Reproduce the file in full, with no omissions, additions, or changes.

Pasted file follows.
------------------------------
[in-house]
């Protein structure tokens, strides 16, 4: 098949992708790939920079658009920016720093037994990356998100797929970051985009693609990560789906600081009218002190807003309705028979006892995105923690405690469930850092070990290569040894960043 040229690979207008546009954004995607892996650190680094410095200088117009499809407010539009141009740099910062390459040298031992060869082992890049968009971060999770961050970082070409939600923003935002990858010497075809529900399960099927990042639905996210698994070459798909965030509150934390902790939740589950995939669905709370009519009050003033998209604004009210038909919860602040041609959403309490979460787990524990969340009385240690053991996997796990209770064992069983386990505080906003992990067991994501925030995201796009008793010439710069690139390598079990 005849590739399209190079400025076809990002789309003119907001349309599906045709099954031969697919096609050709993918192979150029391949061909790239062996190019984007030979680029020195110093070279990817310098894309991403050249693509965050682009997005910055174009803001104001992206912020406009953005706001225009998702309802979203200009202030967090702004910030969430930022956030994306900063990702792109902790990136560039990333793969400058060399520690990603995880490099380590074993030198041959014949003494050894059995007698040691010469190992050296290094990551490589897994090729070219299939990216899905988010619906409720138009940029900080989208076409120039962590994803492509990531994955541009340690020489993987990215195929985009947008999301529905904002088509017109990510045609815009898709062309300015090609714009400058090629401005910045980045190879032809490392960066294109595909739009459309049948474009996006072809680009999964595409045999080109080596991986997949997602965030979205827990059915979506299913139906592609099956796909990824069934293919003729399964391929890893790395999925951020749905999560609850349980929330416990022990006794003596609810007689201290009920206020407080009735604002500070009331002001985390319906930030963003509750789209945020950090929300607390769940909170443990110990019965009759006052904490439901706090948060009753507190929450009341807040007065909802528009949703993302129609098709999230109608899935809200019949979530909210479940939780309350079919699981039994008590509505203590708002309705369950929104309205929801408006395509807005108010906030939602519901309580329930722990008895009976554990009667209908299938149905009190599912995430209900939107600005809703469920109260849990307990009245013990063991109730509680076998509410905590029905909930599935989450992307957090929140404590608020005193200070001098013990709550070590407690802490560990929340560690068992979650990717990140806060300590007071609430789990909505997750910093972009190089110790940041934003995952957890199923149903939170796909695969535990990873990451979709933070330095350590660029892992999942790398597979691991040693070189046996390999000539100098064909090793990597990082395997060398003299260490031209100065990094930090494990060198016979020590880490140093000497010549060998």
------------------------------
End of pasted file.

[in-house]
């Protein structure tokens, strides 16, 4: 098949992708790939920079658009920016720093037994990356998100797929970051985009693609990560789906600081009218002190807003309705028979006892995105923690405690469930850092070990290569040894960043 040229690979207008546009954004995607892996650190680094410095200088117009499809407010539009141009740099910062390459040298031992060869082992890049968009971060999770961050970082070409939600923003935002990858010497075809529900399960099927990042639905996210698994070459798909965030509150934390902790939740589950995939669905709370009519009050003033998209604004009210038909919860602040041609959403309490979460787990524990969340009385240690053991996997796990209770064992069983386990505080906003992990067991994501925030995201796009008793010439710069690139390598079990 005849590739399209190079400025076809990002789309003119907001349309599906045709099954031969697919096609050709993918192979150029391949061909790239062996190019984007030979680029020195110093070279990817310098894309991403050249693509965050682009997005910055174009803001104001992206912020406009953005706001225009998702309802979203200009202030967090702004910030969430930022956030994306900063990702792109902790990136560039990333793969400058060399520690990603995880490099380590074993030198041959014949003494050894059995007698040691010469190992050296290094990551490589897994090729070219299939990216899905988010619906409720138009940029900080989208076409120039962590994803492509990531994955541009340690020489993987990215195929985009947008999301529905904002088509017109990510045609815009898709062309300015090609714009400058090629401005910045980045190879032809490392960066294109595909739009459309049948474009996006072809680009999964595409045999080109080596991986997949997602965030979205827990059915979506299913139906592609099956796909990824069934293919003729399964391929890893790395999925951020749905999560609850349980929330416990022990006794003596609810007689201290009920206020407080009735604002500070009331002001985390319906930030963003509750789209945020950090929300607390769940909170443990110990019965009759006052904490439901706090948060009753507190929450009341807040007065909802528009949703993302129609098709999230109608899935809200019949979530909210479940939780309350079919699981039994008590509505203590708002309705369950929104309205929801408006395509807005108010906030939602519901309580329930722990008895009976554990009667209908299938149905009190599912995430209900939107600005809703469920109260849990307990009245013990063991109730509680076998509410905590029905909930599935989450992307957090929140404590608020005193200070001098013990709550070590407690802490560990929340560690068992979650990717990140806060300590007071609430789990909505997750910093972009190089110790940041934003995952957890199923149903939170796909695969535990990873990451979709933070330095350590660029892992999942790398597979691991040693070189046996390999000539100098064909090793990597990082395997060398003299260490031209100065990094930090494990060198016979020590880490140093000497010549060998």